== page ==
For the entire time we’ve been traveling South America, I’ve been looking forward to seeing Iguazu falls. My dad told me about it, and I was surprised to have never heard of it, as I spent my early years being obsessed with waterfalls. It all began, I suppose, when my parents took me to see Niagara at the Imax when I was little, no more than six, I would guess. From then on, the power of waterfalls, and the thrills and dangers of going over them, was a major theme of my play. I took great interest in waterfalls, learning about which was the tallest (Angel Falls, Venezuela at 3212 ft.) and the biggest (Victoria Falls, Africa, at 354 ft. tall and over a mile wide) and where the other impressive waterfalls were. I loved the waterfalls of Yellowstone, particularly the Lower Falls, and the many waterfalls we visited in Stehekin, Washington. Cumberland Falls, in Kentucky, was another favorite of my childhood, which I visited several times, and I also really loved seeing the Rhine Falls in Germany and Trummelbach Falls, in Switzerland.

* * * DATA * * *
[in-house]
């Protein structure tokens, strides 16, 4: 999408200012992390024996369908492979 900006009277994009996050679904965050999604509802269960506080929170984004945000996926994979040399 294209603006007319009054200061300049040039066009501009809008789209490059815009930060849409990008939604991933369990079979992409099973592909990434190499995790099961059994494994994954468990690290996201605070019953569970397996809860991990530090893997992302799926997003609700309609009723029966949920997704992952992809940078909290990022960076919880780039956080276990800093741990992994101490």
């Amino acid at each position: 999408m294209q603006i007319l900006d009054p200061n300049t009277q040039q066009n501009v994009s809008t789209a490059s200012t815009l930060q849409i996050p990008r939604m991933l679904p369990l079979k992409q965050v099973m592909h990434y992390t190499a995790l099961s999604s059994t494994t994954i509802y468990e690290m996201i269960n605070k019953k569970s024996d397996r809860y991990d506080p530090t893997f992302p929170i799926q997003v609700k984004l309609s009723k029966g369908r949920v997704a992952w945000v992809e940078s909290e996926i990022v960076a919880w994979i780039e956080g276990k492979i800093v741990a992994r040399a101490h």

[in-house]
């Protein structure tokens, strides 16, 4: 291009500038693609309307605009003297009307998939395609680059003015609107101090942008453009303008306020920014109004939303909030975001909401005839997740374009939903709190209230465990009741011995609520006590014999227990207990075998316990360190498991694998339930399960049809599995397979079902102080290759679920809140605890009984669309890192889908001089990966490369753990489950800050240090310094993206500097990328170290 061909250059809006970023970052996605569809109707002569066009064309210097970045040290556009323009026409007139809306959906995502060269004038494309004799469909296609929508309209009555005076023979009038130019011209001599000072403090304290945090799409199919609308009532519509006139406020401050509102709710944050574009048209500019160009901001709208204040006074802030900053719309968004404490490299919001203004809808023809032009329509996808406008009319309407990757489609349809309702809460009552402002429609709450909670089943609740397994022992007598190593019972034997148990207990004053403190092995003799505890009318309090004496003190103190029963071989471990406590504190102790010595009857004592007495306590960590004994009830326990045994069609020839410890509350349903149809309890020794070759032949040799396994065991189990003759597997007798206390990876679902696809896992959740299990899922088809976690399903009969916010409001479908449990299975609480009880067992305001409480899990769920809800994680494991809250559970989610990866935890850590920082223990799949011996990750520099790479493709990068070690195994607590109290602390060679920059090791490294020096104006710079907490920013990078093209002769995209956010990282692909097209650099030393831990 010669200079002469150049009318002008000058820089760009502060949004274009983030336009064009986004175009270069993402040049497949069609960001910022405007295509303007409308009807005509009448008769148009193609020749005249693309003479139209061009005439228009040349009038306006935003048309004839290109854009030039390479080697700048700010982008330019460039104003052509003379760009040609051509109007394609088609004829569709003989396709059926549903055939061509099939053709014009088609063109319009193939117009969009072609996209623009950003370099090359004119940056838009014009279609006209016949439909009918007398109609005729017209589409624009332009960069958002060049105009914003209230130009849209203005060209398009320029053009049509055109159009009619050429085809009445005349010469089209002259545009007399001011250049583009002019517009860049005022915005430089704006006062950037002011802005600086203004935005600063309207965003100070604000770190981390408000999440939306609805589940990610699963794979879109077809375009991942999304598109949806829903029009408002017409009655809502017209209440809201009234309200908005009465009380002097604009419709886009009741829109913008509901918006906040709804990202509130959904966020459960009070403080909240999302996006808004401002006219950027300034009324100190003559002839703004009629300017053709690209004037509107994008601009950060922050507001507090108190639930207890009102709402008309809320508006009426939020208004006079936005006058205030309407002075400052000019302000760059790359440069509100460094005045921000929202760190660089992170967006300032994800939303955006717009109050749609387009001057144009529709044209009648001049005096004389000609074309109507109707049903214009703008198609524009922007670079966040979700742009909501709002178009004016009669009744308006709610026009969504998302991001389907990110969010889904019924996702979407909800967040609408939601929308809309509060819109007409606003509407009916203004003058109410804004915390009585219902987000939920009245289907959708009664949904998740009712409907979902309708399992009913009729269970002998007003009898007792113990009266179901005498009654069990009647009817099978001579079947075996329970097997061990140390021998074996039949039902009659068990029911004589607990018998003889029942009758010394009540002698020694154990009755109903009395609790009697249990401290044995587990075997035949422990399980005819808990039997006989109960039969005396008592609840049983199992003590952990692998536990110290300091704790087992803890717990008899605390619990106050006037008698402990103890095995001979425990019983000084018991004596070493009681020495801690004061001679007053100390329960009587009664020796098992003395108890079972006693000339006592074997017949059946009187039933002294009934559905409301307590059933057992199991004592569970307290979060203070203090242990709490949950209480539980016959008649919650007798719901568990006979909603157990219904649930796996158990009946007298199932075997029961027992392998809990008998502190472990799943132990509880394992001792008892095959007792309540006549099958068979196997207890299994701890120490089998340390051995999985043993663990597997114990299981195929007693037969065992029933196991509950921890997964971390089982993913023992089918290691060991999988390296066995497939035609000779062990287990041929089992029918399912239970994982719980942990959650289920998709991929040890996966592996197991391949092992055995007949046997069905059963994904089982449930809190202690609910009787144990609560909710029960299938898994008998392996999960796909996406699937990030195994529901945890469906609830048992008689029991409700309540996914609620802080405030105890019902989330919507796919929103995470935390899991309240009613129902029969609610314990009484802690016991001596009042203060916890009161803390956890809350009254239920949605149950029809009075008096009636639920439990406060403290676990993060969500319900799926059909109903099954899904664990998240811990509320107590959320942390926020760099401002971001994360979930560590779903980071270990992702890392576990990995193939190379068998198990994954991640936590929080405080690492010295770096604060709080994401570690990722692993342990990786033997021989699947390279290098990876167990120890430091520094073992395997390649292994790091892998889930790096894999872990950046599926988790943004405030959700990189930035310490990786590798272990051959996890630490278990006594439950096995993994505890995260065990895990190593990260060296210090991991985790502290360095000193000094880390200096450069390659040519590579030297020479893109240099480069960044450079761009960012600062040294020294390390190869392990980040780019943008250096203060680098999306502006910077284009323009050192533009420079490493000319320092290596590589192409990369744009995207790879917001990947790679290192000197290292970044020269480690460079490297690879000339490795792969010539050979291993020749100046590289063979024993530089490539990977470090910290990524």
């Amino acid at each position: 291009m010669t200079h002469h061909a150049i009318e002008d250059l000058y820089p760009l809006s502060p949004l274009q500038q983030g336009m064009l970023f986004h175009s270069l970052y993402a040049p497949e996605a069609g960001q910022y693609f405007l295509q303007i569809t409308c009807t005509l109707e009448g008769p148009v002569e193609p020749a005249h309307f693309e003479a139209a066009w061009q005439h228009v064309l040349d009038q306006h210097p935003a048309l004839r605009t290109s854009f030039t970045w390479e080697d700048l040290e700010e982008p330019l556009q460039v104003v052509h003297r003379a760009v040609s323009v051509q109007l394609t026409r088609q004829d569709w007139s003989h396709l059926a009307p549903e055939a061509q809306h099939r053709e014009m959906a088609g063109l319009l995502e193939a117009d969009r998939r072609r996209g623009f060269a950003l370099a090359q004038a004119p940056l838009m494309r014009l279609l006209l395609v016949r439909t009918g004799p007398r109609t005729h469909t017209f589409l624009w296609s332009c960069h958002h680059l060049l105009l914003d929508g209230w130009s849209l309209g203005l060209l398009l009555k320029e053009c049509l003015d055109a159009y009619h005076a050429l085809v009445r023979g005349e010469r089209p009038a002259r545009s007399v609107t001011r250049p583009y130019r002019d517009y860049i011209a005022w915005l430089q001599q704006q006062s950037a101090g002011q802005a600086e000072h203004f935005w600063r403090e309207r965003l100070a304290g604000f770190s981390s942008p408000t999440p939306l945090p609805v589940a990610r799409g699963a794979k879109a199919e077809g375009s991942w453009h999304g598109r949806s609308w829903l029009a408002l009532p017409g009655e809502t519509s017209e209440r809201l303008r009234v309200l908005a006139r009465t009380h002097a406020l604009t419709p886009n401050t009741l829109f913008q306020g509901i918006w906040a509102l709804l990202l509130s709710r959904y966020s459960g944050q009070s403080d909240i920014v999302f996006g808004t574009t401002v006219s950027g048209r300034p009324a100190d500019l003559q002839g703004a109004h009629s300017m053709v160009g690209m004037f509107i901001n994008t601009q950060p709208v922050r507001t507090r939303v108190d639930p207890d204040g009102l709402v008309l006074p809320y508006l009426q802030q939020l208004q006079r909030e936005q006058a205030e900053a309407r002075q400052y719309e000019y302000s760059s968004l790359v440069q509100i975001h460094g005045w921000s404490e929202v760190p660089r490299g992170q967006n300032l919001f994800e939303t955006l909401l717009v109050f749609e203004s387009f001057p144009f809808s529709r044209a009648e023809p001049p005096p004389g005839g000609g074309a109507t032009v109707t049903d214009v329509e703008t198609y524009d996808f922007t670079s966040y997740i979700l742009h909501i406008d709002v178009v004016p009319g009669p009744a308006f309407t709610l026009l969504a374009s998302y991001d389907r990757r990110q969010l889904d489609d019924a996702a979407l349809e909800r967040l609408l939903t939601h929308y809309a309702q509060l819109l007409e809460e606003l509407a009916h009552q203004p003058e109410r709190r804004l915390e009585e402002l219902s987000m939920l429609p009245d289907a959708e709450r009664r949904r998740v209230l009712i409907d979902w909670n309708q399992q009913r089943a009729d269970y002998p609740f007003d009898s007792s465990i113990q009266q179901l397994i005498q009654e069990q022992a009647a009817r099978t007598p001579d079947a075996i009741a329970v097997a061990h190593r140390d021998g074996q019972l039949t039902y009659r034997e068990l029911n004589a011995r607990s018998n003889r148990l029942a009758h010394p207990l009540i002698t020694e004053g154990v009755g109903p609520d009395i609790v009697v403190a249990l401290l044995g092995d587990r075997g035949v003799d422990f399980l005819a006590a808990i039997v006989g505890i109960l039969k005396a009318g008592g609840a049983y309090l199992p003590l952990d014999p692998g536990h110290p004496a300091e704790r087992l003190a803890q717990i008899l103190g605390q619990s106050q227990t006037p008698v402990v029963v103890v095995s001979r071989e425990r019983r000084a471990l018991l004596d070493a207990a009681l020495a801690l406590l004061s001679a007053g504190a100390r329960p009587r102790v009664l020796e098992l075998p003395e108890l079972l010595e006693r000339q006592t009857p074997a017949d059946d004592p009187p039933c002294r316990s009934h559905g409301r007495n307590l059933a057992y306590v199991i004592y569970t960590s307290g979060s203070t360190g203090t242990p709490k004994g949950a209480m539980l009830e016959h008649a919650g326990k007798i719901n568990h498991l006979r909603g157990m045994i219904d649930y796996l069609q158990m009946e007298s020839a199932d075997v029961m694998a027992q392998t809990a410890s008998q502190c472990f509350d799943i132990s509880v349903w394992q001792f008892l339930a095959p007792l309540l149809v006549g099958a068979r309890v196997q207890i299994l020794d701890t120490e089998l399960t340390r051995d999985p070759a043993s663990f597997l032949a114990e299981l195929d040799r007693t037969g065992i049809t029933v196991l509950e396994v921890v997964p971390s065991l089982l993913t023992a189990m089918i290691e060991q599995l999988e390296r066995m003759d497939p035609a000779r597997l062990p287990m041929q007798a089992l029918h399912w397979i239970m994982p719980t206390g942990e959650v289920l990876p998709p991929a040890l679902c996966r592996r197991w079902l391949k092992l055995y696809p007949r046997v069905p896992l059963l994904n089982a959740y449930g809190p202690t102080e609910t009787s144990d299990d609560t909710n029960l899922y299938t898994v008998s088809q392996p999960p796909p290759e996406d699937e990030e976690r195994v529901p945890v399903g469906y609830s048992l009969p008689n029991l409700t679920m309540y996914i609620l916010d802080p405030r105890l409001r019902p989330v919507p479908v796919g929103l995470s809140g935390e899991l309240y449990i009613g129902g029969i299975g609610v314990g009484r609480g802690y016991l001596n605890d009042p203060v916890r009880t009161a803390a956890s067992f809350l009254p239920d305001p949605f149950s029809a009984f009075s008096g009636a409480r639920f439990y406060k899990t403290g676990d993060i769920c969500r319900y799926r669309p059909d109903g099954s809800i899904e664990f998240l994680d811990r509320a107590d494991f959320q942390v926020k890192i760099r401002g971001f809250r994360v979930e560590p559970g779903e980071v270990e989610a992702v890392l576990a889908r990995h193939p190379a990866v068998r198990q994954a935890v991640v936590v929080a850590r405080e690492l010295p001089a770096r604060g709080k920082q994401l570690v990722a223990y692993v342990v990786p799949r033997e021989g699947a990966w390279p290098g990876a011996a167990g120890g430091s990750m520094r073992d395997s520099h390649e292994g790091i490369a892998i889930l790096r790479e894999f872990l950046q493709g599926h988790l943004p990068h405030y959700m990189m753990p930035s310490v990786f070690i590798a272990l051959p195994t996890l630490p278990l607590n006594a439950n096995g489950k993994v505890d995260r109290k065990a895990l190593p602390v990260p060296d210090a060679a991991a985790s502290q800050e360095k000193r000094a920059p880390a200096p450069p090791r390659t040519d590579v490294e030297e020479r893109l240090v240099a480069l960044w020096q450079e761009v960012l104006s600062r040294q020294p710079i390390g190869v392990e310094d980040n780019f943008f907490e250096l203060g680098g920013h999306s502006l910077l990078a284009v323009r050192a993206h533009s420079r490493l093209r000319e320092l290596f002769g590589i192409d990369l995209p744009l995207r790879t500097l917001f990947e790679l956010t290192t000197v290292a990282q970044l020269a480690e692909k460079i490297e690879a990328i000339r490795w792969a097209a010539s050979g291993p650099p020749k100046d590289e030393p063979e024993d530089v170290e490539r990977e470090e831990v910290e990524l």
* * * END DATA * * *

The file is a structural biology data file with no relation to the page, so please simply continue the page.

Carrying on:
So to find out that there exists a waterfall to rival them all was quite exciting. It is good that visiting this amazing spectacle of nature fell towards the end of our time in South America, making for an epic climax to our journey.
But the climax would have to wait until after a series of hassles, as is often the case, we’re finding. We left Salto early in the morning, crossing the river to Concordia, Argentina. One there we had to get tickets for an overnight bus, but the only one we could find tickets for wasn’t until nine o’clock. We had been hoping for a seven o’clock. Since it was just past noon, this left us with many hours to wait.